The Inaugural Anna Julia Cooper Lecture Featuring Karla Holloway – February 23rd, 7pm
“When Race Matters: Private Bodies, Public Texts or: Why Henrietta Lacks Did Not Need ‘The Help’.”
Join the Anna Julia Cooper Project on Gender, Race and Politics in the South for our inaugural Anna Julia Cooper lecture, featuring Duke University’s Professor of English and Law Karla Holloway. Holloway will discuss her new book, Private Bodies, Public Texts: Race, Gender and a Cultural Bioethics (Duke University Press, 2011), an exploration of the complex interlocking systems of race, gender, law and medicine that includes a discussion of the aftermath of Hurricane Katrina.
The lecture will be on Thursday, February 23rd at 7pm in the Kendall Cram Room of the LBC.
Karla FC Holloway Biography
Karla FC Holloway is the James B. Duke Professor of English at Duke University, where she also holds appointments in the Law School, Women’s Studies and African and African American Studies. Her research and teaching interests focus on African American cultural studies, biocultural studies, gender, ethics and law; within these interests, she specializes in literature. The author of eight books, Holloway’s most recent publication is Private Bodies, Public Texts: Race, Gender & a Cultural Bioethics. In the book, Holloway investigates instances where private medical information and situations are forced into the public sphere, finding that the resulting drama is often played out on the bodies of women of color. The book is a call for a cultural bioethics that is accountable and attentive to historical and social inequalities in medicine and law. Holloway proposes literary narratives as a conceptual anchor for discussions of race, gender, bioethics and the right to privacy. Some of her past books include BookMarks: Reading in Black and White, Passed On: African American Mourning Stories: A Memorial and Codes of Conduct: Race, Ethics and the Color of Our Character.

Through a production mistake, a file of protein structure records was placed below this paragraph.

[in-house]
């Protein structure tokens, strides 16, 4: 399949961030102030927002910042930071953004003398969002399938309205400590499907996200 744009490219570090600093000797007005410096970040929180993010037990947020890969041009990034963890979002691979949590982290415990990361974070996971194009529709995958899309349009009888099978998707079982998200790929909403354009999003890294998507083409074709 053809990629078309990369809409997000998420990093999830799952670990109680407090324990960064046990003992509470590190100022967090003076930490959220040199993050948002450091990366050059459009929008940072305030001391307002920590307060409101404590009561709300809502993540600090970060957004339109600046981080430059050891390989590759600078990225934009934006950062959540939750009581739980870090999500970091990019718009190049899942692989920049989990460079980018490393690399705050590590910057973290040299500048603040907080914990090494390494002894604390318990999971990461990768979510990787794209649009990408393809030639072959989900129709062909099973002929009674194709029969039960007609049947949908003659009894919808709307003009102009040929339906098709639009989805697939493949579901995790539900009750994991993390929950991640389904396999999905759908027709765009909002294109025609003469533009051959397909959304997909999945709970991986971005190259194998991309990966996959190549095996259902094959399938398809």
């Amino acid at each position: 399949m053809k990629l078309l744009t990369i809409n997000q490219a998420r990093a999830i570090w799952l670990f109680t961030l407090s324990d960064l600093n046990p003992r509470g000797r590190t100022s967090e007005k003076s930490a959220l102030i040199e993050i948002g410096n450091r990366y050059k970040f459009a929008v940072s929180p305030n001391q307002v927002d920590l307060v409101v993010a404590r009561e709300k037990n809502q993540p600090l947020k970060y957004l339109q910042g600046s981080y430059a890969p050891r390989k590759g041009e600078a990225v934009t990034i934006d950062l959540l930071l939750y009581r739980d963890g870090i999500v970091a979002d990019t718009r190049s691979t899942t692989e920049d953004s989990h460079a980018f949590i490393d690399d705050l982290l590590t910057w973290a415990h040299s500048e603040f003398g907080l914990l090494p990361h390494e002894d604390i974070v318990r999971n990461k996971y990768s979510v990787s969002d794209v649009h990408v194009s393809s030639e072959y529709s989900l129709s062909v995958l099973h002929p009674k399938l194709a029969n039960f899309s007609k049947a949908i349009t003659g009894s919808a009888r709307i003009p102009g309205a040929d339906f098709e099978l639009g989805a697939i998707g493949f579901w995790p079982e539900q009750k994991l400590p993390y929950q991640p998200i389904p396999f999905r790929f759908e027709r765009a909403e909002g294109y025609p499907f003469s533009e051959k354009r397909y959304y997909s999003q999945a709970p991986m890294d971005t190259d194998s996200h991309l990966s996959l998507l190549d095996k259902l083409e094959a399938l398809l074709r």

At Duke, Holloway has served as Dean of the Humanities and Social Sciences, Chair of Duke’s Appointments, Promotion and Tenure Committee and a member of the Academic Council. She serves on the boards of the Greenwall Foundation’s Advisory Board in Bioethics, Duke University’s Center for Documentary Studies and the Princeton University Council on the Study of Women and Gender. She is also the founding co-director of the John Hope Franklin Center and the Franklin Humanities Institute, and an affiliated faculty with the Duke Institute on Care at the End of Life and the Trent Center for Bioethics and Medical Humanities. More information on these institutions can be found below.